By Mehran Shamsuddin

How Iran burst regime change bubble

December 13, 2022 - 21:32

TEHRAN – A well-placed Iranian analyst has outlined how the Iranian authorities dealt with the recent wave of unrest and the plots hatched by the enemy to topple the government of the Islamic Republic of Iran.

The analyst, Mehdi Mohammadi, who is the advisor to the speaker of the Iranian parliament on strategic affairs, wrote an opinion piece for the conservative Vatan Emrooz newspaper in which he posited that the project of toppling the Islamic Republic has come to naught. 

“The story began as such: ‘portraying regime change as possible, quick, and easy for a minority segment of society that was supposed to deem itself a majority in the bubble of network’. The goal was to create chaos with the participation of hundreds of thousands of individuals. The plotting party knew from the start that it was not able to bring the majority to the streets. The goal was to form a minority that, within a complex cognitive war, was supposed to reach the conclusion that the time has come to resort to violence,” the analyst wrote. 
To reach this goal, Mohammadi continued, a creative tool was concocted which is to create the impression that the regime can be toppled. 

According to the analyst, a smart, nuanced, and complex plot was hatched to make some segments of Iranian society believe that the game is over and the Islamic Republic is in the process of being overthrown. 

“The fundamental presumption of the project was as such: If a minority segment of society is made to believe that the regime is being toppled, great unrest will take place. A foreign security official had said, ‘Governments get toppled when they seem to get toppled!’,” Mohammadi wrote. 
The analyst went on to enumerate a number of events such as Macron calling the unrest a “revolution” and the Berlin rally as signals by foreign parties aimed at creating the impression that foreign powers are willing to see regime change taking place in Iran. 

The end result, Mohammadi averred, was a total failure. 

He said violence and lies on the part of rioters and the regime creating social awareness were reasons why the regime change project failed. 

“As a result, those who initially thought that something was being accomplished withdrew. The inability of those seeking regime change to create a horizon, even a vague one, related to the real grievances of the people and their insistence on lies and violence quickly damaged the credibility of the project and increased its costs,” Mohammadi concluded.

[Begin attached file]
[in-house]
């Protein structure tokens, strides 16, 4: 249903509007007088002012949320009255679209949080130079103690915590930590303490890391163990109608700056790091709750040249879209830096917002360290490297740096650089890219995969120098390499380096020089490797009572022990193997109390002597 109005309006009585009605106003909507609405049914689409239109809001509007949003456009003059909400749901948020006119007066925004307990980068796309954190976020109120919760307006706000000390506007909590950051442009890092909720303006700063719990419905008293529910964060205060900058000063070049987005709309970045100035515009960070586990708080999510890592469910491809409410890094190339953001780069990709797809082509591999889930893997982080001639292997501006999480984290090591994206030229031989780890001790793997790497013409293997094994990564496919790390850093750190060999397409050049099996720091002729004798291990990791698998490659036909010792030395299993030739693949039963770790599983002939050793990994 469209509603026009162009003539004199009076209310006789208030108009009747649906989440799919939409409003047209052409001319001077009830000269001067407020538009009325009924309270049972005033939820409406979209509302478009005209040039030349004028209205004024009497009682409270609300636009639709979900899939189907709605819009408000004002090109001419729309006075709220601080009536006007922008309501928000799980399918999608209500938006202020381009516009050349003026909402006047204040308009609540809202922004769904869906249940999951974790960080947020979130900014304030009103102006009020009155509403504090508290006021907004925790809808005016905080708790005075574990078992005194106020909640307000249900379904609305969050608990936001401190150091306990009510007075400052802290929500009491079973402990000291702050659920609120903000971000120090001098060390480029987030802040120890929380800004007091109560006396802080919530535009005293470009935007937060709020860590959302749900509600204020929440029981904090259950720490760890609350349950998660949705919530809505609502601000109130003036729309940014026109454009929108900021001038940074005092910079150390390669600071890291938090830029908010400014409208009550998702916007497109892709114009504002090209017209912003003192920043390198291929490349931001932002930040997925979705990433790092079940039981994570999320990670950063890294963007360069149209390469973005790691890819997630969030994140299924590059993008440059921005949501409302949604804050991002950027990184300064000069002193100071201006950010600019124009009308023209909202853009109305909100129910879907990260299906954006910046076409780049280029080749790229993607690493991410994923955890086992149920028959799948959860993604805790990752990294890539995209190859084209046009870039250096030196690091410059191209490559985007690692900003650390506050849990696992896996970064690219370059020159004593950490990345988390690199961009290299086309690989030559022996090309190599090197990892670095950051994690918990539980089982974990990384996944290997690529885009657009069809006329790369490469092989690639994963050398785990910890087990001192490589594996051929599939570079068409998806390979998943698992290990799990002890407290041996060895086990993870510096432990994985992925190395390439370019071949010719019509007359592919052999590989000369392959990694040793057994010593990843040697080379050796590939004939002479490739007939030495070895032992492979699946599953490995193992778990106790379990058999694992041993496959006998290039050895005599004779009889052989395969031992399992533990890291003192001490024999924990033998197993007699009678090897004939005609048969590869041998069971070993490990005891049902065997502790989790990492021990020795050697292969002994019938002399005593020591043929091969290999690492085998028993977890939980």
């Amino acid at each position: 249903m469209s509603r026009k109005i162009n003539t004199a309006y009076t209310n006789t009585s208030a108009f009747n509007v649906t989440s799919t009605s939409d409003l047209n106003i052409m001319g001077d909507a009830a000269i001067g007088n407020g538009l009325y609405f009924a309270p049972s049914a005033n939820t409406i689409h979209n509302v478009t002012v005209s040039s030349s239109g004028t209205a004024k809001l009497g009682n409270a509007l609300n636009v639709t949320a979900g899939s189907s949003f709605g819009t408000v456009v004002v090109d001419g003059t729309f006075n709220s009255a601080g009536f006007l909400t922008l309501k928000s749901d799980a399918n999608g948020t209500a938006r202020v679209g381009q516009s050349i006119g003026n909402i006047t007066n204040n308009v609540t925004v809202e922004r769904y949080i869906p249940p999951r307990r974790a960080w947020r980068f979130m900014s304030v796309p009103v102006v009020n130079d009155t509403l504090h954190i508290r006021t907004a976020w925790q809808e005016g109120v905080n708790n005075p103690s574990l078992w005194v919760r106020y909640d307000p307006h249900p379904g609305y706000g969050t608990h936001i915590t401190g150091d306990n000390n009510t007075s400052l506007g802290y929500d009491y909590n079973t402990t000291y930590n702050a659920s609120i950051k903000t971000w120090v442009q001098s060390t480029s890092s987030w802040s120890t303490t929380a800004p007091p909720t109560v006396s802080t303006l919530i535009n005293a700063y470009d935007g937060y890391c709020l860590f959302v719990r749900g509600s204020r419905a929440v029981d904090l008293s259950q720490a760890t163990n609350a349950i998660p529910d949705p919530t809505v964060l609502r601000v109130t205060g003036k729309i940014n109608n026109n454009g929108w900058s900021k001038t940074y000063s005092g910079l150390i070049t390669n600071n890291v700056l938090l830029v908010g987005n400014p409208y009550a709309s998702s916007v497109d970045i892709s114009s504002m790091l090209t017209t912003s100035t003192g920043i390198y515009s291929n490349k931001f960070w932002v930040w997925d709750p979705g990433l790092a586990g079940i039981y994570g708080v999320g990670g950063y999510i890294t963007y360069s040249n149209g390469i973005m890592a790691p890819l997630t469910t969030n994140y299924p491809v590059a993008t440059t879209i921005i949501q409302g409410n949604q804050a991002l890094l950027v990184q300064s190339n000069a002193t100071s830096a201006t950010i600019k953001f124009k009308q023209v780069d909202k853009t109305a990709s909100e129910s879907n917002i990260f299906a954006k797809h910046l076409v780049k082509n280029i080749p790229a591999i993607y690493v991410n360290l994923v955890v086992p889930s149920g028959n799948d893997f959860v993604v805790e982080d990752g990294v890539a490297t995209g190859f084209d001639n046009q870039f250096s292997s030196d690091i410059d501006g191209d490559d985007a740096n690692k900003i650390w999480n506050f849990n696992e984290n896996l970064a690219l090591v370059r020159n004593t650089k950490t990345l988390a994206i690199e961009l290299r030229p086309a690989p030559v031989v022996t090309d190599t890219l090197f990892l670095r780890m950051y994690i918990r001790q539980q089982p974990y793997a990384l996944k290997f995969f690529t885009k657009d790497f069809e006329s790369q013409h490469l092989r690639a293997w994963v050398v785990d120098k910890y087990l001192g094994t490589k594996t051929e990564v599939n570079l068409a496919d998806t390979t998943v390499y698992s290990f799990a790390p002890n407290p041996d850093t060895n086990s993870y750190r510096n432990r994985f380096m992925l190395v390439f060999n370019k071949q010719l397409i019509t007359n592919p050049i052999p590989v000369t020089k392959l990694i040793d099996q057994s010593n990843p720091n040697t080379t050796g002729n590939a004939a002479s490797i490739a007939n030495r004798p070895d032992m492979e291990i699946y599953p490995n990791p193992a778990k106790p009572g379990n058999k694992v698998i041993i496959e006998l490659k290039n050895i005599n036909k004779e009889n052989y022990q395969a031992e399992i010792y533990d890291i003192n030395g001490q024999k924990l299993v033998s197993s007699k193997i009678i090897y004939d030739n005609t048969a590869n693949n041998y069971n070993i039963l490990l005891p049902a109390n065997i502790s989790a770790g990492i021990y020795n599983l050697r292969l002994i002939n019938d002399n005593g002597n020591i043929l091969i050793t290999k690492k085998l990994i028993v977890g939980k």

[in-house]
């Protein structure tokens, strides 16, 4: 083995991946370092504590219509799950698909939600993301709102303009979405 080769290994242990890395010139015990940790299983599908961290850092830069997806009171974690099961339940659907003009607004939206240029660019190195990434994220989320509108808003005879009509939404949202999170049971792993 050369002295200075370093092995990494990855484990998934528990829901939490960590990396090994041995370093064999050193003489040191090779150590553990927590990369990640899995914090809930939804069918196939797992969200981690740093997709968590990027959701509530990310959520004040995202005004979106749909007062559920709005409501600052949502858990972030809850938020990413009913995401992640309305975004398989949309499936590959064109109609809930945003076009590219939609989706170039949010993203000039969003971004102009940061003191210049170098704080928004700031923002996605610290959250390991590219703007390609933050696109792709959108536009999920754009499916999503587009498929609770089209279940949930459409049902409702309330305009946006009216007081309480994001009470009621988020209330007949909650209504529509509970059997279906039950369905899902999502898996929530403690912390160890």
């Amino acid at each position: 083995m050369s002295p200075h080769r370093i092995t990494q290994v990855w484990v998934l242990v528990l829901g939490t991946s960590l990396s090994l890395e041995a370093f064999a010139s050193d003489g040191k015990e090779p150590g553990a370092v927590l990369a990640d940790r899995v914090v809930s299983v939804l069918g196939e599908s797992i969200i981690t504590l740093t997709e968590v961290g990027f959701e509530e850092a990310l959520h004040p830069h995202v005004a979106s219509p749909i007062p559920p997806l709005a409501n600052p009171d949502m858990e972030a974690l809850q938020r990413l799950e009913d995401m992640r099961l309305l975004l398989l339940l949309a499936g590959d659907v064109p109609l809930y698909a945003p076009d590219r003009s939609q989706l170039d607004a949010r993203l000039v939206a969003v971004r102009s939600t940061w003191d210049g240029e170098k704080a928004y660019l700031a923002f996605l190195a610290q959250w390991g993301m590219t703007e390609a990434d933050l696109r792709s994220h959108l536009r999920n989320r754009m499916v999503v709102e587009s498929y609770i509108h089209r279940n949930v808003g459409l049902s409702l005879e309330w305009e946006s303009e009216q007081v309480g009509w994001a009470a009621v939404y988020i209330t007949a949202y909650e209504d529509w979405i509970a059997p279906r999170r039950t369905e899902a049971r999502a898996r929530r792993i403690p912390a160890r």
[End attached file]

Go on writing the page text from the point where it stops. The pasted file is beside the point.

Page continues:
According to Mohammadi, the “illusion” that the political system can be toppled has now faded away and it transpired that the social roots of the system are more robust than the plotters of the project assessed.

Over the last two months, Iran grappled with a nationwide wave of unrest that erupted in the wake of the death of Mahsa Amini. The Iranian authorities have said that foreign spy agencies stood behind the unrest with the aim of destabilizing the Islamic Republic. Iran’s Intelligence Ministry and the Intelligence Organization of the Islamic Revolution Guards Corps (IRGC) issued a lengthy, joint statement in the midst of the unrest explaining the involvement of foreigners in stoking the unrest. 

Iran’s Intelligence Ministry has stated that the United States and the United Kingdom were "directly" involved in the recent unrest in certain cities in the country.

A senior Iranian general has said that the recent unrest was the produce of 47 spy agencies. General Qolamreza Soleimani, the head of the Basij Organization, said the enemy used a “hybrid warfare” against Iran in the recent unrest, according to Iran’s state news agency IRNA.

General Soleimani said “sedition of riots” was supposed to kick off simultaneously with the start of the academic year in Iran but it took place earlier and “47 spy agencies waged an all-out hybrid war against the Islamic Republic of Iran.”

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